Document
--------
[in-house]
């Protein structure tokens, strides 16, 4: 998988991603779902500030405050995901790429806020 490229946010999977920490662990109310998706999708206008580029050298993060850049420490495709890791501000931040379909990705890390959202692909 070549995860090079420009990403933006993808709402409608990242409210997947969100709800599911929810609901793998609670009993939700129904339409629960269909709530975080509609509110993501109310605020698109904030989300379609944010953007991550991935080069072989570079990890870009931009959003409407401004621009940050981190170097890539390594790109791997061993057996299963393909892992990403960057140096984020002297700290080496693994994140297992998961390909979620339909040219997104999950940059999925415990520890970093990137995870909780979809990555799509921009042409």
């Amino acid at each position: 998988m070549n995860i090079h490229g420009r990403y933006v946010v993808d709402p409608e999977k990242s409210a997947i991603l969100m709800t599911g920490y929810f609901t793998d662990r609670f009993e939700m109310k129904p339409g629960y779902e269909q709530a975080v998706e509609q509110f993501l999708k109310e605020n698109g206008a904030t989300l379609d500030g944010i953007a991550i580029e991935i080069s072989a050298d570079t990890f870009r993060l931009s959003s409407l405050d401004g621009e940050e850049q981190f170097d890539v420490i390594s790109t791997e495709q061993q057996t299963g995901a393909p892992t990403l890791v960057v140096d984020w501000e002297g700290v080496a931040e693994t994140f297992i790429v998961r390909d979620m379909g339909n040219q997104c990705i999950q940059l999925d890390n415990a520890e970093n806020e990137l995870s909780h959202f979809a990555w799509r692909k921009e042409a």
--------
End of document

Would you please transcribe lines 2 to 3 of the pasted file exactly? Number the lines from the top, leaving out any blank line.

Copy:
């Protein structure tokens, strides 16, 4: 998988991603779902500030405050995901790429806020 490229946010999977920490662990109310998706999708206008580029050298993060850049420490495709890791501000931040379909990705890390959202692909 070549995860090079420009990403933006993808709402409608990242409210997947969100709800599911929810609901793998609670009993939700129904339409629960269909709530975080509609509110993501109310605020698109904030989300379609944010953007991550991935080069072989570079990890870009931009959003409407401004621009940050981190170097890539390594790109791997061993057996299963393909892992990403960057140096984020002297700290080496693994994140297992998961390909979620339909040219997104999950940059999925415990520890970093990137995870909780979809990555799509921009042409």
């Amino acid at each position: 998988m070549n995860i090079h490229g420009r990403y933006v946010v993808d709402p409608e999977k990242s409210a997947i991603l969100m709800t599911g920490y929810f609901t793998d662990r609670f009993e939700m109310k129904p339409g629960y779902e269909q709530a975080v998706e509609q509110f993501l999708k109310e605020n698109g206008a904030t989300l379609d500030g944010i953007a991550i580029e991935i080069s072989a050298d570079t990890f870009r993060l931009s959003s409407l405050d401004g621009e940050e850049q981190f170097d890539v420490i390594s790109t791997e495709q061993q057996t299963g995901a393909p892992t990403l890791v960057v140096d984020w501000e002297g700290v080496a931040e693994t994140f297992i790429v998961r390909d979620m379909g339909n040219q997104c990705i999950q940059l999925d890390n415990a520890e970093n806020e990137l995870s909780h959202f979809a990555w799509r692909k921009e042409a």